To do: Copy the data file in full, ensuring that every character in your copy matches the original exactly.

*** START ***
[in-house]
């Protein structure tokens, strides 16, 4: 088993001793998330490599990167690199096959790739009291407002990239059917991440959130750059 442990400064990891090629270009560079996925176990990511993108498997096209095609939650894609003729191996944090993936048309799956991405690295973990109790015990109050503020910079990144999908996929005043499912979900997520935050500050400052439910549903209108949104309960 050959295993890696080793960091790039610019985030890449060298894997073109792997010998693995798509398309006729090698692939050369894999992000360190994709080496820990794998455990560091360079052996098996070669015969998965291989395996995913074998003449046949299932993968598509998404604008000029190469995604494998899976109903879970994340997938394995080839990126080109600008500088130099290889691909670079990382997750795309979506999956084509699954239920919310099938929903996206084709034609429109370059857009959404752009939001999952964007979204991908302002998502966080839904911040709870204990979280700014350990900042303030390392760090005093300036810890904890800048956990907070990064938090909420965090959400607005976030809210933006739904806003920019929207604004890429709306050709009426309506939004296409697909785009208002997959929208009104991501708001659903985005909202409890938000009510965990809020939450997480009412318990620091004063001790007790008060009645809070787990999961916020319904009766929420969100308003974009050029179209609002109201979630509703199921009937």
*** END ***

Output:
[in-house]
């Protein structure tokens, strides 16, 4: 088993001793998330490599990167690199096959790739009291407002990239059917991440959130750059 442990400064990891090629270009560079996925176990990511993108498997096209095609939650894609003729191996944090993936048309799956991405690295973990109790015990109050503020910079990144999908996929005043499912979900997520935050500050400052439910549903209108949104309960 050959295993890696080793960091790039610019985030890449060298894997073109792997010998693995798509398309006729090698692939050369894999992000360190994709080496820990794998455990560091360079052996098996070669015969998965291989395996995913074998003449046949299932993968598509998404604008000029190469995604494998899976109903879970994340997938394995080839990126080109600008500088130099290889691909670079990382997750795309979506999956084509699954239920919310099938929903996206084709034609429109370059857009959404752009939001999952964007979204991908302002998502966080839904911040709870204990979280700014350990900042303030390392760090005093300036810890904890800048956990907070990064938090909420965090959400607005976030809210933006739904806003920019929207604004890429709306050709009426309506939004296409697909785009208002997959929208009104991501708001659903985005909202409890938000009510965990809020939450997480009412318990620091004063001790007790008060009645809070787990999961916020319904009766929420969100308003974009050029179209609002109201979630509703199921009937």